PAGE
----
The only Packard Lepère in existence, serial number A.S. 42133, is in the collection of the National Museum of the United States Air Force, Wright-Patterson Air Force Base, Ohio.

Packard Lepère L U.S.A. C. II, S.C. 42133, at the National Museum of the United States Air Force. (U.S. Air Force)
Packard Lepère L U.S.A. C. II, right profile

¹ FAI Record File Numbers 15463 and 15671

² FAI Record File Numbers 15464 and 15675

³ FAI Record File Number 8229

© 2019, Bryan R. Swopes

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15 May 1918

Curtiss JN-4HM “Jenny), S.C. 38262, at Potomac Park Polo Field, Washington, D.C., 15 May 1918 (National Postal Museum, Smithsonian Institution)

15 May 1918: The United States Post Office Department began regularly-scheduled transportation of the mail by air. After a short delay the first flight departed from Potomac Park Polo Field, near Washington, D.C., at approximately 11:45 a.m., heading to Philadelphia, Pennsylvania, on the first leg of a relay to New York City, New York. Among many spectators and government officials, there to observe was Thomas Woodrow Wilson, the 28th President of the United States of America.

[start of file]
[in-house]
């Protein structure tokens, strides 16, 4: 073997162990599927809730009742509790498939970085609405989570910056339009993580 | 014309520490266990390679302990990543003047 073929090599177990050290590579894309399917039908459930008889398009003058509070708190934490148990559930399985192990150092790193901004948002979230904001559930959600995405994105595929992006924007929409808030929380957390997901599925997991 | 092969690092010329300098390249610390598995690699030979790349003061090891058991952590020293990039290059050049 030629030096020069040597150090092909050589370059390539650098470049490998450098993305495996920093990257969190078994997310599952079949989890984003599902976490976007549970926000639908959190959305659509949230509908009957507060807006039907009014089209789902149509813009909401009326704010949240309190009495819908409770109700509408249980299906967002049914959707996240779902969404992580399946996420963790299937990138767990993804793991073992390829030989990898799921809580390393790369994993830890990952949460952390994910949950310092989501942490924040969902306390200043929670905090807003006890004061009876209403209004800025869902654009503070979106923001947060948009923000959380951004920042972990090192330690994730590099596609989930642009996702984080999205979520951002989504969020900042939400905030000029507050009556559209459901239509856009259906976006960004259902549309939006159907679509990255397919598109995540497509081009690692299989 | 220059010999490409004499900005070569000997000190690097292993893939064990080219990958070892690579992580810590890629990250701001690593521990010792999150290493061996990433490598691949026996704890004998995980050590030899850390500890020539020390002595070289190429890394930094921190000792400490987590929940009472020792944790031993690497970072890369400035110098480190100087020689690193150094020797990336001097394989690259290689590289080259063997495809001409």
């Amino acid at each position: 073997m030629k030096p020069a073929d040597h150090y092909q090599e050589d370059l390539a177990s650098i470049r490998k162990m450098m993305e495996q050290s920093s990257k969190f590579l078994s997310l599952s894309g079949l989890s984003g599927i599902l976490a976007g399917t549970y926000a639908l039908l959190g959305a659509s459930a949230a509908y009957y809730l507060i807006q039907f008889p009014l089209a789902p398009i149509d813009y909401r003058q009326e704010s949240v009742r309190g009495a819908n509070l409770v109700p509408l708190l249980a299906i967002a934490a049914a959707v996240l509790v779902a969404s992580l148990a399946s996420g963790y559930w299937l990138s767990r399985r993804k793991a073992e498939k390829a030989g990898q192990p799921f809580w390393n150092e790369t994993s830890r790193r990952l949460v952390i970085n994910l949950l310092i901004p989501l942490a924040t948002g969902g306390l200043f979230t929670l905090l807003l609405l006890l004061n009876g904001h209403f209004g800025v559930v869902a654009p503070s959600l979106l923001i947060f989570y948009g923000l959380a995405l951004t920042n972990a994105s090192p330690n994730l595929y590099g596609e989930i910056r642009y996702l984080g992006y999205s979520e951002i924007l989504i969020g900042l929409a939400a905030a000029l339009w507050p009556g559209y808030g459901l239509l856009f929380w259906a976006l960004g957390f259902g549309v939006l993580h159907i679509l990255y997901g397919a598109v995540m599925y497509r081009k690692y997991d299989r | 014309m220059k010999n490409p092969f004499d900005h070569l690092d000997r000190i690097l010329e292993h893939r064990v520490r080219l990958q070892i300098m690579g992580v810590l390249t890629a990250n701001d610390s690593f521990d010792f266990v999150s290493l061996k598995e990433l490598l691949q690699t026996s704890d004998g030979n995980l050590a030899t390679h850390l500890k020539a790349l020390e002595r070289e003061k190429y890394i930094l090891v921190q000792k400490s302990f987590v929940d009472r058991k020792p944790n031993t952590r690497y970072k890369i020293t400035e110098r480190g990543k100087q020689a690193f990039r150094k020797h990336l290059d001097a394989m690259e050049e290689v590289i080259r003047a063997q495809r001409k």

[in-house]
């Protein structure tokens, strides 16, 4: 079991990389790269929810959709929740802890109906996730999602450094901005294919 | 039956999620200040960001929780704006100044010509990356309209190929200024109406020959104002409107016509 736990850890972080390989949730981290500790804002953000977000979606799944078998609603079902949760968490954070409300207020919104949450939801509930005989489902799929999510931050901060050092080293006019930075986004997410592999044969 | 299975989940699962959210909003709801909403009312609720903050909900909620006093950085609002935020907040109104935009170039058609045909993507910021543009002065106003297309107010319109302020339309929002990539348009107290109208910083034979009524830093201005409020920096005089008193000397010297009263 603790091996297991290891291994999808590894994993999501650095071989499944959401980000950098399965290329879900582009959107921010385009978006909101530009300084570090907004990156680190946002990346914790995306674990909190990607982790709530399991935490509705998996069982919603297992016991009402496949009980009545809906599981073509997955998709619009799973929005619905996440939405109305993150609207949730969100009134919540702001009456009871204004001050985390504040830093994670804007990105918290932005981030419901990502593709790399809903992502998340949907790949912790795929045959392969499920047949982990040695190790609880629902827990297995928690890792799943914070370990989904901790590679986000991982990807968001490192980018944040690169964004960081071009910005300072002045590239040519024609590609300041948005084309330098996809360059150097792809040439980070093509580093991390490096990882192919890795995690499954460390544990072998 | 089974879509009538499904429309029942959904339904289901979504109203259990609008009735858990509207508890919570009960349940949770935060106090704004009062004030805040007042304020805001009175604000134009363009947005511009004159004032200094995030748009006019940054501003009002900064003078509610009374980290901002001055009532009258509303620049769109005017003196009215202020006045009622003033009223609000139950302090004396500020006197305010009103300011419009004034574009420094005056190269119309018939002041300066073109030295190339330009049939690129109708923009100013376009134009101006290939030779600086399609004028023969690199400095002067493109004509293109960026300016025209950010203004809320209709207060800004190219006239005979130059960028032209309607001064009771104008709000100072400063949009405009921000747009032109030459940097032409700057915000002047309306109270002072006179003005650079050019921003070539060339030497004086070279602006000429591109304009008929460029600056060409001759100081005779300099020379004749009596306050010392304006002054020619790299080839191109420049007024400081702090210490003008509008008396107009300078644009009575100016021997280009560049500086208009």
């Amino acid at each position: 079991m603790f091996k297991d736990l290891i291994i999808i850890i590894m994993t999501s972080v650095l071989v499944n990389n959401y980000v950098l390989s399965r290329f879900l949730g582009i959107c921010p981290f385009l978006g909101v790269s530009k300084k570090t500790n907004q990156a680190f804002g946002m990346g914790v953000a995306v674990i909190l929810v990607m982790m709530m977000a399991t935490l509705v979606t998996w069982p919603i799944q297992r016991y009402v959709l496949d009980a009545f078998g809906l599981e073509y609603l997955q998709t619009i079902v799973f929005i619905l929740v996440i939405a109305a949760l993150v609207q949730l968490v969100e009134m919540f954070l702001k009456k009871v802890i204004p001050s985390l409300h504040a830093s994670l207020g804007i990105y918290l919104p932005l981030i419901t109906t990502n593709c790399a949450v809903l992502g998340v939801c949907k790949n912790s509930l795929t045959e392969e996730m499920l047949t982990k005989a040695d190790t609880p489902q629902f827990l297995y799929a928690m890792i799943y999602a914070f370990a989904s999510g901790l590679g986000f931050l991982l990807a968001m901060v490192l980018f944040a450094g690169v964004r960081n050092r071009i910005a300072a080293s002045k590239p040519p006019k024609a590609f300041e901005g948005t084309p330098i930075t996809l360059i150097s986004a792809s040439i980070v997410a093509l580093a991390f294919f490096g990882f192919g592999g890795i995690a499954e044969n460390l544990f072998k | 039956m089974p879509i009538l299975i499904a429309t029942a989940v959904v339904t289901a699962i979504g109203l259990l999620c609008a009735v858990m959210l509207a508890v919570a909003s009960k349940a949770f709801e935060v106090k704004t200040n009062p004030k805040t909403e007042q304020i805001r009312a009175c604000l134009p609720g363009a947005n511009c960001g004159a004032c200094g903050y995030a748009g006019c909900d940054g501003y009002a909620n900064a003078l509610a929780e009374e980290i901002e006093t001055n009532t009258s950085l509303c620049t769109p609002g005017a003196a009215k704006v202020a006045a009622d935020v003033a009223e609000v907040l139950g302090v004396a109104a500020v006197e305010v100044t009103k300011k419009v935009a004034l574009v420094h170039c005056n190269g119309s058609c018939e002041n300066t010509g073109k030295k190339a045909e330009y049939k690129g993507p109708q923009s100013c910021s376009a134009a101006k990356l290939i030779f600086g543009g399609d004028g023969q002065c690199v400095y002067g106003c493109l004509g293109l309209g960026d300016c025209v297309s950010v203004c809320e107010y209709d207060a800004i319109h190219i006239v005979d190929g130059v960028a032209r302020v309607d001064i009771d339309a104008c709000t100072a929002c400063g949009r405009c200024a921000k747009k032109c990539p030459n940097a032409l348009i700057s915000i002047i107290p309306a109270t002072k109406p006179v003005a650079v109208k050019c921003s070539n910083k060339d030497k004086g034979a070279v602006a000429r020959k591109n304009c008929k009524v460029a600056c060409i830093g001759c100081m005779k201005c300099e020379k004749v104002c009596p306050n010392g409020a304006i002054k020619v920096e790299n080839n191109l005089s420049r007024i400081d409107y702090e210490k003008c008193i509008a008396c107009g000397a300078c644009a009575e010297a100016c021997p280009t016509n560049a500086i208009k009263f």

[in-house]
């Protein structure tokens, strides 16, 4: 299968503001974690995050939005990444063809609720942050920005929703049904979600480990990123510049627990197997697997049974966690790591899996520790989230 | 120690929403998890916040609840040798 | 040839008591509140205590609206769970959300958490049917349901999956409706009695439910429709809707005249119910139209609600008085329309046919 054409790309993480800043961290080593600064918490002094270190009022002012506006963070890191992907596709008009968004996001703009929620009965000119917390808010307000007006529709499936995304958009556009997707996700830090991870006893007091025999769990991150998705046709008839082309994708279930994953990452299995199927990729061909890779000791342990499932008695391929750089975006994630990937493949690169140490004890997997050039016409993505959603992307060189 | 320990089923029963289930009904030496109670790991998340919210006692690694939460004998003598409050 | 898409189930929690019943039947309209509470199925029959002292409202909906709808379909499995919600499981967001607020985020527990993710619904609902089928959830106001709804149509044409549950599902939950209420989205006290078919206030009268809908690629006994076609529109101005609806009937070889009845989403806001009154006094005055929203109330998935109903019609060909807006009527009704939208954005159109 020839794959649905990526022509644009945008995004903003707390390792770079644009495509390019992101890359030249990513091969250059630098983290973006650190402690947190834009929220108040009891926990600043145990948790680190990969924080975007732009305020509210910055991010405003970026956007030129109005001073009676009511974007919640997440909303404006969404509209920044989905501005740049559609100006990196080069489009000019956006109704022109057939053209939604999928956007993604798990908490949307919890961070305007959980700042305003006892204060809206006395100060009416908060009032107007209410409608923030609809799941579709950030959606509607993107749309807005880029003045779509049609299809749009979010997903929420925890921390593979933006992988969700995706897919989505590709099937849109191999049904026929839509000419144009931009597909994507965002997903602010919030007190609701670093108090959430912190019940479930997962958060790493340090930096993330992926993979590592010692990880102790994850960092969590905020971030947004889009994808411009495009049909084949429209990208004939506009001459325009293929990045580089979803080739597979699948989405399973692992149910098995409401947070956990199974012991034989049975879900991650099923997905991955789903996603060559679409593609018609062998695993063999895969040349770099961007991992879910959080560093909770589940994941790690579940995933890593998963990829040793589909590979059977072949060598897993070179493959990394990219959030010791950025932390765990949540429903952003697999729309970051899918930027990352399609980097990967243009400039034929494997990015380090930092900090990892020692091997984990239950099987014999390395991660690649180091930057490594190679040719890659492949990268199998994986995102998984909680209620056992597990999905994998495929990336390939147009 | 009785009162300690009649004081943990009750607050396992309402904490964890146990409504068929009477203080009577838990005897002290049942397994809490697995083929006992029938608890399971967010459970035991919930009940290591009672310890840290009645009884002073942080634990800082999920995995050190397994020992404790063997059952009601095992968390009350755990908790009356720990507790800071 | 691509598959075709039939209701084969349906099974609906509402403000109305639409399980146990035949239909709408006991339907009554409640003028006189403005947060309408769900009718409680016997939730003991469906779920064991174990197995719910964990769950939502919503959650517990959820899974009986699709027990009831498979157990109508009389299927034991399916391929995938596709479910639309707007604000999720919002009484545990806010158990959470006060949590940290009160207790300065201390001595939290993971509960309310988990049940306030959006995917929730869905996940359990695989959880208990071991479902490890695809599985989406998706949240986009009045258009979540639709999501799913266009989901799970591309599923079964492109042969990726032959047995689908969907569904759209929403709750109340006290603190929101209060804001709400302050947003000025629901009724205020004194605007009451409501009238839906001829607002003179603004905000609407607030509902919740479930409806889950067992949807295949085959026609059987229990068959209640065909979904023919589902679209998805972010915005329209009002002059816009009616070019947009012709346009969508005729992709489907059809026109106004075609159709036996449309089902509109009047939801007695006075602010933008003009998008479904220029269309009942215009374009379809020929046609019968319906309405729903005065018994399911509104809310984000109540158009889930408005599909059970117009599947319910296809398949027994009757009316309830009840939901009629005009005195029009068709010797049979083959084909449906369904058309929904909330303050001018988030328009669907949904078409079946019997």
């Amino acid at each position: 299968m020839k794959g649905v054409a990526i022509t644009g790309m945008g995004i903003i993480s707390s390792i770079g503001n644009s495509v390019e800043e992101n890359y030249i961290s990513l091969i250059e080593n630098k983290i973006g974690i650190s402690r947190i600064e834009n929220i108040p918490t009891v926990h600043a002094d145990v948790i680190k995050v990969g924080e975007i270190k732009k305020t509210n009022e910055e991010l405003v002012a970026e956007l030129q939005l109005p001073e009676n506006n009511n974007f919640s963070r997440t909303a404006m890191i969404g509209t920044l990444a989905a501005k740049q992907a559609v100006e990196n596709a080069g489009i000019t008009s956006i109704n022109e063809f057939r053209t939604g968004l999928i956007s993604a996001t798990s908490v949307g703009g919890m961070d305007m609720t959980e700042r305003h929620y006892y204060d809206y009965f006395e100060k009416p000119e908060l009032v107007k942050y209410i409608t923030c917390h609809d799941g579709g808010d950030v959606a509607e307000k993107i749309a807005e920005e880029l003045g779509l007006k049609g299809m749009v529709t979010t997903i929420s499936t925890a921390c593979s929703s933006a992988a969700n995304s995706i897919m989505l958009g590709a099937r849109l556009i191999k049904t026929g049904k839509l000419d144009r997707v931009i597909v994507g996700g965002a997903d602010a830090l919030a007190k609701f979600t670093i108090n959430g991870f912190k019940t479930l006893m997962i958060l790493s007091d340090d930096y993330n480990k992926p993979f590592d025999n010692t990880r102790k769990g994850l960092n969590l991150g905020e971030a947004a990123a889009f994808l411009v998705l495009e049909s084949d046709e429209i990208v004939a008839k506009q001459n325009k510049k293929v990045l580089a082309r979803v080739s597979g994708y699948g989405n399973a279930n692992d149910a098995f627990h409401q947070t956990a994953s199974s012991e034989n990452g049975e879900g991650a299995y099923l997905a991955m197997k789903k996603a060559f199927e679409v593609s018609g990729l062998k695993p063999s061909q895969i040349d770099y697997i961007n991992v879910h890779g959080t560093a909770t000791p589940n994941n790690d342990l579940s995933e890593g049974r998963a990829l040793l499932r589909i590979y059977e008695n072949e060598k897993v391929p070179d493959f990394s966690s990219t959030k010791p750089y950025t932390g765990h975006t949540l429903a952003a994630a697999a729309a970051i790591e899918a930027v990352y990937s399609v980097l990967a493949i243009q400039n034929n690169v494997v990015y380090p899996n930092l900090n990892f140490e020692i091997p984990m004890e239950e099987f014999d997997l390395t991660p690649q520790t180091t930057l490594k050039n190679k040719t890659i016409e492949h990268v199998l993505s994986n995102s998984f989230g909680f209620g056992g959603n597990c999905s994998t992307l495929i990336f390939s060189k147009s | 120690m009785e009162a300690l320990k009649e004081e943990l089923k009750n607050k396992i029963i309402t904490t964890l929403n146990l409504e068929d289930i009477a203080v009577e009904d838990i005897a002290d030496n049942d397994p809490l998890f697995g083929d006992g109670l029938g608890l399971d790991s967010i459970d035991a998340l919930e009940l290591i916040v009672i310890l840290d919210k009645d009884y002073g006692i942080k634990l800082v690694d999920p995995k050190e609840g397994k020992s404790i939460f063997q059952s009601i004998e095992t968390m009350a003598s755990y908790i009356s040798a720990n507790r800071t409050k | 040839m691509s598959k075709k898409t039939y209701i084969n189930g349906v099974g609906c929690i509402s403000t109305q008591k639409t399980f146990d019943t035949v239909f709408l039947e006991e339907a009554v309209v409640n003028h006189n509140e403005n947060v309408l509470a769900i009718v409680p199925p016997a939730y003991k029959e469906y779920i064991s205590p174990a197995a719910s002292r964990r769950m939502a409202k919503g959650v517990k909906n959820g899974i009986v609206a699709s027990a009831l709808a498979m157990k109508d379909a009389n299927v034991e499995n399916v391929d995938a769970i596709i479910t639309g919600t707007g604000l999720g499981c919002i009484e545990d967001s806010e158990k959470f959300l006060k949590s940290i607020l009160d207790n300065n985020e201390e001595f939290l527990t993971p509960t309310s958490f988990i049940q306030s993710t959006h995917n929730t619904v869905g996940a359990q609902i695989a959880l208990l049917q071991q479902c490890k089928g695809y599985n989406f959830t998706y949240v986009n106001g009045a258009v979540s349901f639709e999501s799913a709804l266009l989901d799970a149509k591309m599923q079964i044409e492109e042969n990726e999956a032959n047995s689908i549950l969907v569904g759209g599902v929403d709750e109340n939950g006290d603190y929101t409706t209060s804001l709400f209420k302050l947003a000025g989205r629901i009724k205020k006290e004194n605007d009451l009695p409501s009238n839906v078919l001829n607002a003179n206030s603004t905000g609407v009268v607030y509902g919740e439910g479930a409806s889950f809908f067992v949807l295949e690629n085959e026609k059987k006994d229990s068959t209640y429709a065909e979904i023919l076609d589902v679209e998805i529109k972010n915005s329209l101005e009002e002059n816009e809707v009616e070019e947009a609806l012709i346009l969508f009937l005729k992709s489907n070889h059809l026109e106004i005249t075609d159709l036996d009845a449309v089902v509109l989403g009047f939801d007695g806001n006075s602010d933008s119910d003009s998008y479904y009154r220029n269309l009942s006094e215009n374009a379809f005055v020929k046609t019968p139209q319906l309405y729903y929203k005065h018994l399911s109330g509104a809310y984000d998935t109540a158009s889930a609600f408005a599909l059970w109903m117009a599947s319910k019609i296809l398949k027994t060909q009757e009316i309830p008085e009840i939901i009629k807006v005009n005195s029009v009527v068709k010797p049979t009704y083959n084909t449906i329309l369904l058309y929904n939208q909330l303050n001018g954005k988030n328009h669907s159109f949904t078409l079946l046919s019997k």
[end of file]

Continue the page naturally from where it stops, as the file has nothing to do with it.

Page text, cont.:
Potomac Park Polo Field

The weather was described as “fair,” with the air temperature at 70 °F. (21 °C.). The first airplane scheduled to depart was a Curtiss JN-4HM “Jenny,” Signal Corps serial number S.C. 38262. Its pilot was Second Lieutenant George Leroy Boyle, Aviation Section, Signal Officer’s Reserve Corps, United States Army.